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MoD revealed to have paid millions to Saudis during BAE corruption scandal

In an investigation by The Guardian, documents have come to light indicating that Britain’s Ministry of Defence (MoD) was involved in making questionable payments to a Saudi bank account amidst one of the most significant corruption scandals involving BAE Systems, the UK’s largest arms manufacturer.

These revelations emerged from previously confidential documents disclosed during a court case, highlighting concerns about the potential misuse of funds by the Saudi royal family.

The documents detail how the MoD proceeded with the payments despite the Serious Fraud Office’s (SFO) scrutiny over allegations that BAE had paid substantial bribes to secure the UK-Saudi al-Yamamah contract. This contract, valued at £40 billion, involved supplying Saudi Arabia with 120 Tornado aircraft, Hawk warplanes, and other military equipment. The investigation into these allegations by the SFO was controversially halted in 2006 following interventions by Tony Blair’s government, citing national interest after pressure from Saudi Arabia.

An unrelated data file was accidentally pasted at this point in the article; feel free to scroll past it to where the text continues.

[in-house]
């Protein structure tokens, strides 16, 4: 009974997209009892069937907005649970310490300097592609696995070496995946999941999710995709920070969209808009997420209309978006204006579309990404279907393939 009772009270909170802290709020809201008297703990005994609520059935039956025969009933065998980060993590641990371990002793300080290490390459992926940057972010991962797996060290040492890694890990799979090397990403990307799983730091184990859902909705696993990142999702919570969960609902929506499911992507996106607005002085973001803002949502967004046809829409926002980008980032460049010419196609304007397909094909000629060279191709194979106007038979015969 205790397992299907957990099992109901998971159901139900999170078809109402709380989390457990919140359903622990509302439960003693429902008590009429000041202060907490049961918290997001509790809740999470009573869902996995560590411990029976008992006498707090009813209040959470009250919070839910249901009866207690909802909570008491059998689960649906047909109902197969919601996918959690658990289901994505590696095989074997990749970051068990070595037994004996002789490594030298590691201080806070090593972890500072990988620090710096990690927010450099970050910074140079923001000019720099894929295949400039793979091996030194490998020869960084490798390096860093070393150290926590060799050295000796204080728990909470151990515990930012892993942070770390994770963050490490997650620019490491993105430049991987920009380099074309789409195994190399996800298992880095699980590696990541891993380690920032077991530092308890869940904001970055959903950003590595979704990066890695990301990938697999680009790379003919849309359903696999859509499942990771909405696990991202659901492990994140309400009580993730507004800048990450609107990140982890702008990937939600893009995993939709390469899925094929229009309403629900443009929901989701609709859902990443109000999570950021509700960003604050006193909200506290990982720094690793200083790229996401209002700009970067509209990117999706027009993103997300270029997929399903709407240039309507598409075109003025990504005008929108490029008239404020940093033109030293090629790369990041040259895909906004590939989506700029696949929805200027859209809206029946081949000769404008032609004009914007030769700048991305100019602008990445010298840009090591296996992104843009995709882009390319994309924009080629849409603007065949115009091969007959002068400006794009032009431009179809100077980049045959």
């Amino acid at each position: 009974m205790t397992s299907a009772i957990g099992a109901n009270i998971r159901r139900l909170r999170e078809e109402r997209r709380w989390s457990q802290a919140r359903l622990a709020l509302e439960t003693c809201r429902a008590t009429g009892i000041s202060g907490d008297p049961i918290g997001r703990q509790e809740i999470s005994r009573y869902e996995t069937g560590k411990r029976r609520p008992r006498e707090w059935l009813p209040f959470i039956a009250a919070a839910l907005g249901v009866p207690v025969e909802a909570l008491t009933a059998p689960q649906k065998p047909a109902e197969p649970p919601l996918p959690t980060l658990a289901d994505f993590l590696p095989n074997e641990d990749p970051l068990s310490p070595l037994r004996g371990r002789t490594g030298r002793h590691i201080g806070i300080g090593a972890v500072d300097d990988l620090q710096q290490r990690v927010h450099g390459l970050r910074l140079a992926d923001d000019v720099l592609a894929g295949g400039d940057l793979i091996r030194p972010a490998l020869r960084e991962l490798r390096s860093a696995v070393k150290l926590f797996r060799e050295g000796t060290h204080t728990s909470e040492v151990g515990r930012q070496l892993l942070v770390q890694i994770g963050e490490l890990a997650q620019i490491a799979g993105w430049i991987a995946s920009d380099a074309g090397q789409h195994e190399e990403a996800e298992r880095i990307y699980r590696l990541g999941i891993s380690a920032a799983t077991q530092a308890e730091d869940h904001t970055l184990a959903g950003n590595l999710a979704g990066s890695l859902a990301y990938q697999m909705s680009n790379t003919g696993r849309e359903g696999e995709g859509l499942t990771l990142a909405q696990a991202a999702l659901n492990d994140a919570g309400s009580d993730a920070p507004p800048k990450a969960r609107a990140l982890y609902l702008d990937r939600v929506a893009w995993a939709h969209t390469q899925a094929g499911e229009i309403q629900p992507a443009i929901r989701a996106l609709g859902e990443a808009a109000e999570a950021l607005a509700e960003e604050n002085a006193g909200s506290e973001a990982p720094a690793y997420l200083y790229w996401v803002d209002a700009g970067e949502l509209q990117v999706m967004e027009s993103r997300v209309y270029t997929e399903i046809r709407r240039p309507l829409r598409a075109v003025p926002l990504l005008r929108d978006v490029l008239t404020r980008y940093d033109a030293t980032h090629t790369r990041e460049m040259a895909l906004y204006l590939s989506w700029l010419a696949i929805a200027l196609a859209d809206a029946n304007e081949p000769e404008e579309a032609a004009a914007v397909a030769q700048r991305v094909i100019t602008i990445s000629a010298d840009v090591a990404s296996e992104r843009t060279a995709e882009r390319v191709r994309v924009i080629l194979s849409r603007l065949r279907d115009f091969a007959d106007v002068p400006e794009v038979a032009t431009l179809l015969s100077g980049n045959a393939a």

The disclosed documents include emails and memos, many labeled as “highly sensitive” and “restricted,” showing a senior MoD official’s concerns about displeasing key Saudi individuals and the importance of maintaining favorable relations with Saudi Arabia during a “critical time.” This new payment system, established post-SFO investigation, facilitated continued payments to Prince Bandar bin Sultan from 1988 to 2007, contradicting long-standing claims by British ministers of no corruption in the al-Yamamah deal. Part of these payments was used to fund a £75 million Airbus A340 for Prince Bandar’s personal use.

The MoD has defended the payments, stating they were made according to agreements between the British and Saudi governments and that the disbursement of funds was managed by the Saudis. The MoD and BAE have both denied any wrongdoing, asserting that all payments were made with the express approval of the UK government and were confidential.

The exposure of these documents has reignited discussions about Britain’s commitment to combating corruption and the ethical implications of its defence contracts. The case highlights the complex intersection of international diplomacy, national security, and corporate ethics, sparking debate on the need for transparency and accountability in defense dealings.